A DAY AT THE KONTOR

Trip Start Jun 20, 2008
1
5
22
Trip End Dec 18, 2008


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Flag of Turkey  ,
Wednesday, August 6, 2008

(The word, "kontor", is both Turkish and Russian for: office.  I would've settled for it being just Turkish, though.)


And so, I began my latest job, in Turkey, working eighty hours a week in a restaurant which no customers come into.  Here is a sample, taken from one day of work, of what I do there:

At five p.m., after my afternoon break, I show up for my seven-hour evening shift.  There are no customers.  I wash all the dirty glasses that have accumulated in our bar.

Our restaurant is in Kemer, Turkey, a modern town full of bored tourists and busy workers and a lifestyle that makes you desire a lot.  There are walled-in hotels, beach chairs that cost $4 to lay on, aggressive salesmen hassling people to buy things, girls in swimsuits, Turkish studs with their hair gelled up pointily, unhappy businessmen showing off their Mercedes's and self-grandeur, and lots of cigarette smoking, and lots of loud, clunky music.

In my relatively peaceful restaurant, I pour myself juice.  No customers.  I put on one of my favorite rock CD's and listen to it in its entirety.

I put on salsa music.  Its positive beats contrast with the harsher booms of Kemer's pop/electrical scene.  Ferhat, the youthful pizza-baker with skin like Arabia's sands, comes out of the kitchen.  He steps his feet past one another, and turns a 360.  He dances like he, himself, is a groovy wave of the music.  His smile has stars on the ends; unlike most Turks I've met, he doesn't drink alcohol nor smoke and would probably prefer to drink tea at a street cafe somewhere.

I eat my dinner, which consists of potatoes in a sauce, eaten over rice.  Then, our first customers come in.

First, the waiter Shuqru goes to talk to them.

This nineteen-year-old, dark-purplish-skinned boy gels his hair up in front and out in the back, so he sometimes resembles a fish.  He only speaks Turkish, but he smiles his adorable, big-nosed smile with everyone.  He holds little, Russian girls' hands to lead them around; he gives shoulder massages to male Swedish guests; he has me draw elaborate tattoos on his biceps; and he has conversations with people he can't talk to.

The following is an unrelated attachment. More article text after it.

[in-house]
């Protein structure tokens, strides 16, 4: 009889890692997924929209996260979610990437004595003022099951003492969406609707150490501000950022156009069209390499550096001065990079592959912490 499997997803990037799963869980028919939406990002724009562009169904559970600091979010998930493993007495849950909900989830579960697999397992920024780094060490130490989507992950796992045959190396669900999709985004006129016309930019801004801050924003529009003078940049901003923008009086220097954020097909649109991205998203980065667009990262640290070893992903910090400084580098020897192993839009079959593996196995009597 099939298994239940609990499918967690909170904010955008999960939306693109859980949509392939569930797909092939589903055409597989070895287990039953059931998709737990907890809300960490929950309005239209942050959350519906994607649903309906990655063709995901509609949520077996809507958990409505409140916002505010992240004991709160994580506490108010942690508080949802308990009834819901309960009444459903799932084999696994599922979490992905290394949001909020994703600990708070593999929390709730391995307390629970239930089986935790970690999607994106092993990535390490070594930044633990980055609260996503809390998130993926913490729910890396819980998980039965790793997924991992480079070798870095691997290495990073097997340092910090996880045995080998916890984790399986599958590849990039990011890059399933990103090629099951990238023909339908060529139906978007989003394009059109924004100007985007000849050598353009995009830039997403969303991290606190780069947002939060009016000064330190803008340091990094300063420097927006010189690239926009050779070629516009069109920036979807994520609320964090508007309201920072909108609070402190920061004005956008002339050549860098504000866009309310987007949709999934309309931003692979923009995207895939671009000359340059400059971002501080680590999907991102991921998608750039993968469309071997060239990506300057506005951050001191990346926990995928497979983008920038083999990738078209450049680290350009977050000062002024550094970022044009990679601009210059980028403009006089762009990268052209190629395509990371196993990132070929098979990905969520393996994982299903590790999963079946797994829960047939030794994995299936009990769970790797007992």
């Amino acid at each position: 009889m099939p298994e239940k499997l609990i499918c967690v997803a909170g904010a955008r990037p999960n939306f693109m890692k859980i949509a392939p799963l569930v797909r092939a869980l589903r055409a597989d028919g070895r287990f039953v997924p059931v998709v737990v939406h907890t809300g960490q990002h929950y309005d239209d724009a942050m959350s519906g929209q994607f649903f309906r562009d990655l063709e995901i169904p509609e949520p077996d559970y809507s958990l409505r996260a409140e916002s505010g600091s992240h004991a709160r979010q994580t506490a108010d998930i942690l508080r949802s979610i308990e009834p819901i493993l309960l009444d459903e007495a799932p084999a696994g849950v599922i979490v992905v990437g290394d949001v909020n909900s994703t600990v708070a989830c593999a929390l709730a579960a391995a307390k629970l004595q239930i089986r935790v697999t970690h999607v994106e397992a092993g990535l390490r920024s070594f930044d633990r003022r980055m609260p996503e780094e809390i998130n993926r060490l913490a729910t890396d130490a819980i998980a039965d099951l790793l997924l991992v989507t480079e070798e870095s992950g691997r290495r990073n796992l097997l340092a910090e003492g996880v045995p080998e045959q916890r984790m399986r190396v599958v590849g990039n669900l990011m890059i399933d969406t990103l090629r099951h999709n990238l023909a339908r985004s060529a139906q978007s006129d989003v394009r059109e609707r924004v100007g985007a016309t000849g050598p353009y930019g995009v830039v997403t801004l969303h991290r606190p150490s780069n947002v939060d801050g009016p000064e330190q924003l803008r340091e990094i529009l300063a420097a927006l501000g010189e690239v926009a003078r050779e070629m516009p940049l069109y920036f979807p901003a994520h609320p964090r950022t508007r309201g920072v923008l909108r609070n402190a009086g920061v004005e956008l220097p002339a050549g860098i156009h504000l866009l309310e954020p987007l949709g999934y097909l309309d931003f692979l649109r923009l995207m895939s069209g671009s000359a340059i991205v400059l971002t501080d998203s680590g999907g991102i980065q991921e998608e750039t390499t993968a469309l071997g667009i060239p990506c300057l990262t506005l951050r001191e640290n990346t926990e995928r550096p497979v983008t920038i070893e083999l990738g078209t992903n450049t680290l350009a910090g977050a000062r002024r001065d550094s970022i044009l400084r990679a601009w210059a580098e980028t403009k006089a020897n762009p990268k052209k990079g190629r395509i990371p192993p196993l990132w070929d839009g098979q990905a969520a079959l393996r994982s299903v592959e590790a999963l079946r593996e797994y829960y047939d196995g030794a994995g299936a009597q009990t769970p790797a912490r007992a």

Now, he turns to me and waves downward, motioning for me to come.  I reach the customers, a young couple either from Russia or Great Britain or Northern Europe.  Shuqru is a master at understanding the Turkish customers, but I help him out here.  The couple says it wants two glasses of Merlot.

I'm the barman in addition to a server, but I'm a bad barman.  Do we even have a Merlot?  I'm not sure, but I think that's a red wine.  I couldn't tell you the difference between a Merlot and a Cabernet, and maybe even a Monet.  I think one of them is a painter, though.  "We have that," I tell the couple.

Shuqru and I, for help in serving our two customers two drinks, turn to a third server: Bulent.

Bulent - unlike Shuqru; unlike even Ferhat, who used to be a quick-fisted, lightweight boxer; but like most men in wealthy Kemer - knows that personal validity is often weighed by financial success or how many Russian girlfriends one has had.  But, twenty-three-year-old Bulent is still just a student and a server.  Thus, he lays low and acts cool.  He's chubby, with powerless eyes, like a teddy bear.  Revealing bear-thick chest hair, he keeps his top button unbuttoned.  But, in the 100-plus F broiling heat of Kemer, he constantly wips sweat off his face with napkins.

It takes the three of us a full three minutes of searching in our small bar, to find the wine.  Then, we argue over how to serve it for two more minutes.  I suggest letting the couple taste it first, Shuqru shakes his nose and chirps in disagreement, and Bulent points out to me that the cork is floating in the bottle.  Shuqru serves it his way.  Is a Turkish house wine the same thing as a Merlot?  I don't know.  After a moment, I check on the wine-sipping couple, "Is everything all right?" whcih probably wasn't necessary.

In comparison to waiters in the efficient United States, we don't get much done.  I guess that's why we get paid $700 a month to work 300 hours, only about $2.50 an hour.  We're given places to live, but they're tiny and full of people.

We do get free food and drink, however, in Turkey.  ... and, come to think of it, restaurants in the States only pay their servers $2.50 an hour, too.  Also, working in Turkey is fun.

At eight, a Ukrainian named Helen comes in.  She's our fourth server/barwoman.  She's very funny.  She recites Russian poetry with the pride of a schoolgirl, and she flirts with the giant frog we have standing in the front of the restaurant.  When I asked her what her hobbies are in Turkey, she said, "Working at Mr. Frog Restaurant," because she'd make much more money in Ukraine.

At nine, our boss comes.  He's a very good boss.  He puts on some reggae music.


"Can you give me, give me just a little smile.  That's all I ask from you.  (Is that too much?)  Sunshine, sunshine reggae.  Let the good vibes get a lot stronger." - reggae song


Hopefully, a lot of customers will come in tonight!


Modern Oddyseus.
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